ignored their talk of clothing and instead watched the dancers and tried to guess
which one was Mildred. He counted the chairs at her table: nine, three of them occupied.
Table numbers were always between four and nine. People function best in groups of
that size, he’d heard.
As he waited, people came and went. The table’s company included three women who
were likely possibilities for Mildred. One was large enough to “hunt bear with a
switch,” as his father would have phrased it. One was young and cute in a twenty-something
way. The third was a diminutive blond of about forty with sparkling blue eyes and
a dazzling smile. One of those women who attract attention effortlessly, she was
a popular dancing partner. Seamus found himself hoping she was Mildred.
She was. Looking around, Seamus saw Mike watching him. He nodded, brows quirked in
a “see what you think” expression. Rubbing a hand along the back of his neck, Seamus
wriggled his brows and turned back to the dance floor.
For once Seamus enjoyed a half hour in the company of his fellow passengers. He watched
Mildred as she danced with different partners, moving gracefully, adapting easily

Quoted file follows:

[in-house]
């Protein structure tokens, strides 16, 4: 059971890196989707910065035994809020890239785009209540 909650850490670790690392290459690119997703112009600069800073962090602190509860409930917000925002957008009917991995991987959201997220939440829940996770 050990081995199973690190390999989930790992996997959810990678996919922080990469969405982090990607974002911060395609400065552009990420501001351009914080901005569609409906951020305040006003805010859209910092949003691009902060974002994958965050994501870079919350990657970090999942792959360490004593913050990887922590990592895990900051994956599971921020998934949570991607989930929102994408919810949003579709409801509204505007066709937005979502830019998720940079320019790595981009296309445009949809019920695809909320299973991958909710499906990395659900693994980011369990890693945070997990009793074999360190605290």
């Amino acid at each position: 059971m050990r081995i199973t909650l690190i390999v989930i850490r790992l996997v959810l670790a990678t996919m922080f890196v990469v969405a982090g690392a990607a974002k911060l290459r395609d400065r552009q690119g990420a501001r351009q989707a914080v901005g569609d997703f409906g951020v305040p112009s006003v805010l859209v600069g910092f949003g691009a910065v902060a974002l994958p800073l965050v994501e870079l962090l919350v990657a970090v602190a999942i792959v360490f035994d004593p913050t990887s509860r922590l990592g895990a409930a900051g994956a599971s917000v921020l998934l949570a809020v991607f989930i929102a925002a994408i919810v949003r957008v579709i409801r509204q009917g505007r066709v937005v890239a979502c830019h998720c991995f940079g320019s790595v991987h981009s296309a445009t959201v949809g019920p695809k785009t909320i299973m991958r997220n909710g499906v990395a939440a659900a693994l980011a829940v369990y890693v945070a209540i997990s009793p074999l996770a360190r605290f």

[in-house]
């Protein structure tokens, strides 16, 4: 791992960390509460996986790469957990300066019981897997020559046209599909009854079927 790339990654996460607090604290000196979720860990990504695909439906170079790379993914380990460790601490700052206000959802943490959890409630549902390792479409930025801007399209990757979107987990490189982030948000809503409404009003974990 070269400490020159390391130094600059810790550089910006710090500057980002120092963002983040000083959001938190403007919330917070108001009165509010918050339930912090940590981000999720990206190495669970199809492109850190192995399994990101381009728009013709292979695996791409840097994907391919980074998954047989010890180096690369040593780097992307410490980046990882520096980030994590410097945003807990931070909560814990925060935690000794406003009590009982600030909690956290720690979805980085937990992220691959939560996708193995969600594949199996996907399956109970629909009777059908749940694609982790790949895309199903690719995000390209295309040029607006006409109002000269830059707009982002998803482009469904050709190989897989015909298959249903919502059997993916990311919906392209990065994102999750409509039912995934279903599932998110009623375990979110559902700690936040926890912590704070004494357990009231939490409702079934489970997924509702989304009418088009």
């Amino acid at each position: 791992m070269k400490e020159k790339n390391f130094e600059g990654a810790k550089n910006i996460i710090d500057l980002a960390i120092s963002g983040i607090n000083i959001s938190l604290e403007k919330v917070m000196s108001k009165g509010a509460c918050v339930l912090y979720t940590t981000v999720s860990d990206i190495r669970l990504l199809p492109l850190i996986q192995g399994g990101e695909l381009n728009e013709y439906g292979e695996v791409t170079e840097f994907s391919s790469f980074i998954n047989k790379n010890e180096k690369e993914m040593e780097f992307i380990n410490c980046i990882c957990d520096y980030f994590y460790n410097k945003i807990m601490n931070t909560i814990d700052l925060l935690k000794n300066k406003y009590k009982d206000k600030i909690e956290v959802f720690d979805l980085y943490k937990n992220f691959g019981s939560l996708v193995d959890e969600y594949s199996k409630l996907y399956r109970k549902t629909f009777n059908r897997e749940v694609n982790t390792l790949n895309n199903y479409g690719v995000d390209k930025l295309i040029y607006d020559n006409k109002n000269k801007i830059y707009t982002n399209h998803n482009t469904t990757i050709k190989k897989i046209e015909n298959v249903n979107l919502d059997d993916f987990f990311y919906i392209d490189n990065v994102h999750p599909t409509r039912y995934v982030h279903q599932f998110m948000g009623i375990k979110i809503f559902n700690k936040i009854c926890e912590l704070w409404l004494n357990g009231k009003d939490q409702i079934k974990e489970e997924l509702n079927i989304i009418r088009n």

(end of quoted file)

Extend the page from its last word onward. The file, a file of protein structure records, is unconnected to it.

to whatever tune was played. The dress she wore had classic lines and a filmy drape
that seemed to caress her shoulders as she moved to the music. Her hair was swept
back with two combs whose tiny jewels caught the light when she turned.
The evening’s entertainment ended and he waited as she took leave of her companions.
An elderly man told one more story that involved much hand-waving and eyebrow movement.
Mildred smiled up at him as if fascinated. At the doorway, she patted his arm, said
something that seemed vaguely promising, and left him behind.
Watching her, Seamus had to admit he wouldn’t mind having those blue eyes fasten
on him, listening as he taught her what he knew about crossing back. Despite his
reluctance to have any company at all, a woman of his own age, and a pretty one at
that, wouldn’t be too bad. If Mildred was interested in becoming a detective for
the dead, he could help.